The Conservative Party has said they will launch a £600 million a year “new National Skills Fund” if they form a government after the general election on 12 December.
The Prime Minister, Boris Johnson, has launched the manifesto – entitled Get Brexit Done, Unleash Britain’s Potential – in the West Midlands today.
> CLICK HERE to download the manifesto document
> CLICK HERE to download the manifesto costing document
In addition to the £3bn over 5 years and as reported by FE Week last week, there is close to £2 billion available over the same period for capital ‘estate upgrade’ funding. The manifesto costings document shows the additional investment will start from April 2021 (see below).
The manifesto says: “This is new funding on top of existing skills funding”, so believed to be additional investment for a “range courses including apprenticeships.”
The Conservative Party website describes the additional investment as:
“Right to Retrain and a £3 billion National Skills Fund
- We will establish a new National Skills Fund as the first step towards a “Right to Retrain”. We will invest £600 million a year, £3 billion over the Parliament, into the Fund. This is new funding on top of existing skills funding. We expect this to include funding for a range courses including apprenticeships. A proportion of the Fund will be reserved for further strategic investment in skills and it comes on top of existing skills and training programmes.
- We will consult widely on the design of the Fund. The Treasury will consult widely on the final design of the Fund to ensure that the money is invested wisely and delivers the best possible outcomes for individuals and businesses. The full details will be set out in the first Spending Review of a Conservative majority Government. We will have strong quality assurance mechanisms in place.
- It is our ultimate ambition to establish a Right to Retrain. Over time, it is our ambition to establish a Right to Retrain for all adults. Conservatives have previously empowered millions of people to own their own home with the Right to Buy. It is our ultimate ambition to empower millions of people in the future with the skills to achieve their potential, keep pace with technological change and embrace lifelong learning.”
Sector reaction, as it comes in:
Association of Employment and Learning Providers
Chief executive Mark Dawe says: “AELP warmly welcomes the additional funding promised for skills, because Brexit means that we need to train or retrain more home-grown talent. All three main parties appear committed to some form of skills account for individual learners which we would consider a positive step with the right to train or retrain. Equally positive would be the establishment of the £3bn National Skills Fund if it is allocated correctly to employers and learners to encourage good quality training provision.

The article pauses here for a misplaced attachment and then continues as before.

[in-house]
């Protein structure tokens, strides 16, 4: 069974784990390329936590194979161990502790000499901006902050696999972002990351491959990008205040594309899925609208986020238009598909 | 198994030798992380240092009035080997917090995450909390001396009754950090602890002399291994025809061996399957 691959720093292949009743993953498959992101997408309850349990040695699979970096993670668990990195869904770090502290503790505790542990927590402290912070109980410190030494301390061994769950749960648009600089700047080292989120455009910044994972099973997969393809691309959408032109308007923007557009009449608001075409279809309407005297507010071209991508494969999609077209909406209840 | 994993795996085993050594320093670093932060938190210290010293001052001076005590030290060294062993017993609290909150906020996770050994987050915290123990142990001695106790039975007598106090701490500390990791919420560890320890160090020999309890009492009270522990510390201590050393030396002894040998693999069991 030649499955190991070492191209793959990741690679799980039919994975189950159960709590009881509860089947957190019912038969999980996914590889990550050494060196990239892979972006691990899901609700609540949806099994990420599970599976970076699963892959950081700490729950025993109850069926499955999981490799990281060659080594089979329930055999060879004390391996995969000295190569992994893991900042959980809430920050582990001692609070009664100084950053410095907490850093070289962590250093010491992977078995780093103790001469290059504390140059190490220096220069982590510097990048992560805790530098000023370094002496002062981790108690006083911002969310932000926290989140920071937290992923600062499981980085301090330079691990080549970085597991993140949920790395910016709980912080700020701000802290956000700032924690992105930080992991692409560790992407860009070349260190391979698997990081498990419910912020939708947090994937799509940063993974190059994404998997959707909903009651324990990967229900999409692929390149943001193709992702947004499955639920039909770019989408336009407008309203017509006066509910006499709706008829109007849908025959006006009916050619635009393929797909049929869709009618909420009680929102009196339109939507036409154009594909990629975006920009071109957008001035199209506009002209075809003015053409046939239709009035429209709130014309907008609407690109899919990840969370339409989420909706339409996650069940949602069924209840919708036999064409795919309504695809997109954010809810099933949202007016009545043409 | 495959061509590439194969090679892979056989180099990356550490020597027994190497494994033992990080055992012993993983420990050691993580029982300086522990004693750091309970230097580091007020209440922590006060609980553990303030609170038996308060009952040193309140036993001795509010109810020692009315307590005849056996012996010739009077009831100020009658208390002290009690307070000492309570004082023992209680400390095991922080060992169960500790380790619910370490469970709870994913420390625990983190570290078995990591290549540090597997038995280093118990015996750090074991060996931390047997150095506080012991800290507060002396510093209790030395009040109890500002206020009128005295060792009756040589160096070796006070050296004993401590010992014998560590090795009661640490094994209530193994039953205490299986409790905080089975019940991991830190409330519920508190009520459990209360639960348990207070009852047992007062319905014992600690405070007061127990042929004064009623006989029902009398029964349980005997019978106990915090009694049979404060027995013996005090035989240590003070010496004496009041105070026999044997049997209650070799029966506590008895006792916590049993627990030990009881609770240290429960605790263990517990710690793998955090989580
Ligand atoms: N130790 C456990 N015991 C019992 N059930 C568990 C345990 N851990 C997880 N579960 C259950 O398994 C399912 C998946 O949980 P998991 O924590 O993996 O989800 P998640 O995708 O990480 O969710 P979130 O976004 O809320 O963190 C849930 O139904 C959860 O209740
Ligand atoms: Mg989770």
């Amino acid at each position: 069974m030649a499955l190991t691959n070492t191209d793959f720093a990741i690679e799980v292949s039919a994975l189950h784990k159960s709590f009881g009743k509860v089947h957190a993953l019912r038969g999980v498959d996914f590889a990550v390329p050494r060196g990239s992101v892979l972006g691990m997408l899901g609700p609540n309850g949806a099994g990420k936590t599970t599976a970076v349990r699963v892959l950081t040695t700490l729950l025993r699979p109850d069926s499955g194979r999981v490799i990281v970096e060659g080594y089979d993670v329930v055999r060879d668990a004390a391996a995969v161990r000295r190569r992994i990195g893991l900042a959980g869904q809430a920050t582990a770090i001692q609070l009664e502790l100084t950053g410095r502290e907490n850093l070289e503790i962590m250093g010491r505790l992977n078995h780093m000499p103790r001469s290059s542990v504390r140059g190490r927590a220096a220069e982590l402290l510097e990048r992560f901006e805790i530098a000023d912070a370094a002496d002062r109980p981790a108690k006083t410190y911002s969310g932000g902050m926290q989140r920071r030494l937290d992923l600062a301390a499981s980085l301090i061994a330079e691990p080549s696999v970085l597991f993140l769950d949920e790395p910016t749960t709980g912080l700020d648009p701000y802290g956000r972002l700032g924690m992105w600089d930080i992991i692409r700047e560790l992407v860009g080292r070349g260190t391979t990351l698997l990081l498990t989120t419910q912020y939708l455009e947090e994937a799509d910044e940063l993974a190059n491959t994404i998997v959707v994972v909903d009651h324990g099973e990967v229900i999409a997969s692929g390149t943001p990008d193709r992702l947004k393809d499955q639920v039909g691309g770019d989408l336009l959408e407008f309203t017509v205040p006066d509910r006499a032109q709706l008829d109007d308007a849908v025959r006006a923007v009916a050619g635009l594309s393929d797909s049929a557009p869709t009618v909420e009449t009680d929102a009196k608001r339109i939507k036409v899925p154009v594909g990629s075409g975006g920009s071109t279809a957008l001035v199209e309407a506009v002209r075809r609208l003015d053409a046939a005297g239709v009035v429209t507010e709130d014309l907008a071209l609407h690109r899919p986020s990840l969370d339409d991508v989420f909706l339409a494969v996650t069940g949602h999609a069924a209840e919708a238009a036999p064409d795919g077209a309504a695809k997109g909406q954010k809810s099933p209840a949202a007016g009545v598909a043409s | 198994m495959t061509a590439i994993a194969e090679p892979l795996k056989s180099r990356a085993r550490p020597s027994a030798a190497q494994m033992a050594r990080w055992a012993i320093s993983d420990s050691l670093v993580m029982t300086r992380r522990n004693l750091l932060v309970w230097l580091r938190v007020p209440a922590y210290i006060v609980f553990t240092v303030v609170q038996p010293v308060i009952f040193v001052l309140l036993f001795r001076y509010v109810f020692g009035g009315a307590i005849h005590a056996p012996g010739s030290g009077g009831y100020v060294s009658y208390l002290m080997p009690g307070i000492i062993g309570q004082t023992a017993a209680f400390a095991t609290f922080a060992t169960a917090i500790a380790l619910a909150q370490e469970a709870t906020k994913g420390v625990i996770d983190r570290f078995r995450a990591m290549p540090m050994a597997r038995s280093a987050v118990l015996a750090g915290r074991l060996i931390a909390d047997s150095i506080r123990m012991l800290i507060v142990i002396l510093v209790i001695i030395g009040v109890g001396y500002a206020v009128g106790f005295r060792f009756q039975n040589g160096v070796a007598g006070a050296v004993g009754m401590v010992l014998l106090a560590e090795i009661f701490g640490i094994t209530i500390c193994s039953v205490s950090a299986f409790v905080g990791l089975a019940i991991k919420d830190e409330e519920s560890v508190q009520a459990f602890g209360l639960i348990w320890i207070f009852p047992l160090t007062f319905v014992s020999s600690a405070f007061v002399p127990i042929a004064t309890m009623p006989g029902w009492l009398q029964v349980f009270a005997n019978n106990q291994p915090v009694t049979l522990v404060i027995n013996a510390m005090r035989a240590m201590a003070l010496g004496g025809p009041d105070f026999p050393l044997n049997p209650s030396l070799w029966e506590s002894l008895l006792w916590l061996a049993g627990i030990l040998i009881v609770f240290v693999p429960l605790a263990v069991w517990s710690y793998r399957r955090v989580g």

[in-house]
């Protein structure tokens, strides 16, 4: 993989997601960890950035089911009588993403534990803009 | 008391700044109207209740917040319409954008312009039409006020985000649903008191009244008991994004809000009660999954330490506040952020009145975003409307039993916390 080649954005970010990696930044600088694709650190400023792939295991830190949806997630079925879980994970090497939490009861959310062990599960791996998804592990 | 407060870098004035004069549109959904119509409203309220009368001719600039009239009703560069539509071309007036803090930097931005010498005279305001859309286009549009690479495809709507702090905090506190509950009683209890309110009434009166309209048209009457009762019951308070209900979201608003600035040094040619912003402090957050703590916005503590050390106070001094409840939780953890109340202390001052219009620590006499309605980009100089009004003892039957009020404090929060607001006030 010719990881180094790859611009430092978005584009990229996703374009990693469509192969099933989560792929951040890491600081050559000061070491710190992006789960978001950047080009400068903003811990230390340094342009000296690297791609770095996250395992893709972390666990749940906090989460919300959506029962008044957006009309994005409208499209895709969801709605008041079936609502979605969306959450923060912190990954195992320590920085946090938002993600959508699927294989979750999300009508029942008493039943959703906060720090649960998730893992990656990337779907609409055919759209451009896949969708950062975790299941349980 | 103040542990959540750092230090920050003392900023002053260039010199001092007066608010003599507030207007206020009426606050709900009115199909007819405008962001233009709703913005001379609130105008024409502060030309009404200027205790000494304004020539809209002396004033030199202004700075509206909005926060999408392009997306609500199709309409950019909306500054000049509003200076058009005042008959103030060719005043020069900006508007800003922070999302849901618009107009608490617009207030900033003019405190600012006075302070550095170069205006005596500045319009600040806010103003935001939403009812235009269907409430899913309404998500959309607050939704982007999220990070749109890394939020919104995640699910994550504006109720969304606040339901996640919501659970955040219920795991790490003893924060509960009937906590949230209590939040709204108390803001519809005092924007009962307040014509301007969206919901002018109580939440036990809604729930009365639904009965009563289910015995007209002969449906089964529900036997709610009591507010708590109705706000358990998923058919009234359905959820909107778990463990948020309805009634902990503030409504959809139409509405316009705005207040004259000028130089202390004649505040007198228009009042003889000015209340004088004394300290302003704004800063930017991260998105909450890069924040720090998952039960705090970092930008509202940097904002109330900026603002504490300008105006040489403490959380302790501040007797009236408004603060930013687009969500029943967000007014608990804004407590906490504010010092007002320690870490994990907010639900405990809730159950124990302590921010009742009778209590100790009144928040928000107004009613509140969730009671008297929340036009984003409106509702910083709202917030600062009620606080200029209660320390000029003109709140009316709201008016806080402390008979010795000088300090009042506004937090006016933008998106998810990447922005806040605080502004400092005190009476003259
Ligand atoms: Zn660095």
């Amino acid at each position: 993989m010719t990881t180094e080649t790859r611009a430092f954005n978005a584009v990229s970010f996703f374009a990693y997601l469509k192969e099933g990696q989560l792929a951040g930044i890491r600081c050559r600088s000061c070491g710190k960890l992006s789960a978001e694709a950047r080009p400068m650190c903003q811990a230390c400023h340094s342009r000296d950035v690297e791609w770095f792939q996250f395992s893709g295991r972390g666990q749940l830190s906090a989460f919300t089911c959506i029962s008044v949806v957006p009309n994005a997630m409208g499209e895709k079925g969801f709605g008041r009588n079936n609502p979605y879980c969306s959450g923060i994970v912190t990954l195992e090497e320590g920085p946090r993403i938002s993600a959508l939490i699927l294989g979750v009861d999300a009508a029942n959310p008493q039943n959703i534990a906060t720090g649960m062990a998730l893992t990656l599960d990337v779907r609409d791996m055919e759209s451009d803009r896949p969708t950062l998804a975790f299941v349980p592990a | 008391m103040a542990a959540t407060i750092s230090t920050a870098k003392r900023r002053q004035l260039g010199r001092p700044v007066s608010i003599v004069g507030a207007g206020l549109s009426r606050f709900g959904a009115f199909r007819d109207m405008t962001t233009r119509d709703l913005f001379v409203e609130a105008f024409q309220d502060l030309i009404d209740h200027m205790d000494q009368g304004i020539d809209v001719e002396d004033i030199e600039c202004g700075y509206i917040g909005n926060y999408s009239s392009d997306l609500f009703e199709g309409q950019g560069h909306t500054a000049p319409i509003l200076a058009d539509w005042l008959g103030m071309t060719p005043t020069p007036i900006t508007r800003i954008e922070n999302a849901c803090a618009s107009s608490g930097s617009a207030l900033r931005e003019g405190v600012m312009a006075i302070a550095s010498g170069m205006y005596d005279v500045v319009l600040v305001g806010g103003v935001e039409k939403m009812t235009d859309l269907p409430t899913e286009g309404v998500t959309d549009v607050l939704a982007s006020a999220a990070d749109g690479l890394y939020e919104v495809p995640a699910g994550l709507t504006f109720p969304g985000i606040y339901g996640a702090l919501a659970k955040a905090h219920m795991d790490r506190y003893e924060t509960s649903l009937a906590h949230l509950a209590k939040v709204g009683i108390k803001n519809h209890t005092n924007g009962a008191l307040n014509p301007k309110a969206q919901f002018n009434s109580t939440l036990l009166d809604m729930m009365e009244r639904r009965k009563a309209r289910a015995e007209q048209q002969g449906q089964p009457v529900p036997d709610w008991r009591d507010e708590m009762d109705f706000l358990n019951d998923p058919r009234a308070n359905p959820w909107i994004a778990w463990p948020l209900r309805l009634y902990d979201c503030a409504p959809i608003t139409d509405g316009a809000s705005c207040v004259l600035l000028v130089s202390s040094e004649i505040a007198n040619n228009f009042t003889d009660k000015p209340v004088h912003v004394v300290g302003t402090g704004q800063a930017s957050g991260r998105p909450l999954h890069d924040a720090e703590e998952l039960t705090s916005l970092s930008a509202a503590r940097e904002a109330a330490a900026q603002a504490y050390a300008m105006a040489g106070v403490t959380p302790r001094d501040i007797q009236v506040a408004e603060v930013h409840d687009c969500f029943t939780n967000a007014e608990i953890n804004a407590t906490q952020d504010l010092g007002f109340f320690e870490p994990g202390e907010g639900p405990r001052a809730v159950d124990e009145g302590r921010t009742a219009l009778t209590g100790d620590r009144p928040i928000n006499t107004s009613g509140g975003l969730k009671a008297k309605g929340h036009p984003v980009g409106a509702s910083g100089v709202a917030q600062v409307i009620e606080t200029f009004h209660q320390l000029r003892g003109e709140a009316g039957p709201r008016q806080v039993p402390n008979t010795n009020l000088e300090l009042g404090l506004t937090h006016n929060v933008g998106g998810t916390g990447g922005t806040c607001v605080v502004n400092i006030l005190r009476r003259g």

“The Conservatives are right to aim to ‘level-up’ opportunities for small businesses. Right now, SMEs are being starved of funding to offer apprenticeships to young people across the country and the proposed Fund could actually be swallowed up in its entirety by the need to restore the funding smaller businesses used to receive for apprenticeships before the levy was introduced. But AELP looks forward to making constructive proposals on the design of the National Skills Fund.”
Sixth Form Colleges Association
Chief executive Bill Watkin said:“Although today’s manifesto does not contain a specific commitment on 16 to 18 education, the current government used September’s spending round to make the first meaningful investment in sixth form education since 2010 and we are hopeful that a future Conservative administration would build on this progress.
“However, we are surprised that the manifesto has not earmarked any capital funding to deal with the sharp demographic increase in sixth form students.
“We estimate that an additional 260,000 16 to 18 years will be participating in education by 2028, so a capital expansion fund should be a major priority for the party that wins next month’s election.”
Association of Colleges
Chief executive David Hughes said: “I welcome the Conservative Party reference to the vital role colleges play in society and to the plans to invest in the training and skills of adult. The pledge to make colleges ‘excellent places to learn’ is backed by long overdue capital investment of £2 billion which will make a big impact.
“This attitude to colleges, skills and retraining will be vital in creating an education system that is fit for the future and which supports a more inclusive economy.I am worried, though, that there is no commitment to raise the funding for 16 to 18 year olds beyond the very modest increase announced in September.
“Neither is there mention of the sustainable investment needed across all of post-16 education and skills, including apprenticeships.The National Skills Fund has real potential but will not be enough on its own given the severe cuts to adult learning budgets and the pressures on funding for apprenticeships for SMEs and young people.
“Nonetheless, the Conservative Party has joined the other major parties in this election campaign in promising big increases in college investment. Colleges already support over 2.2 million people every year, but could do so much more with the increased investment promised in this election so far.
“If followed through, by whichever government comes to power, this is a huge step in the right direction which we are ready to support in helping to make lifelong learning and opportunities for all a reality.”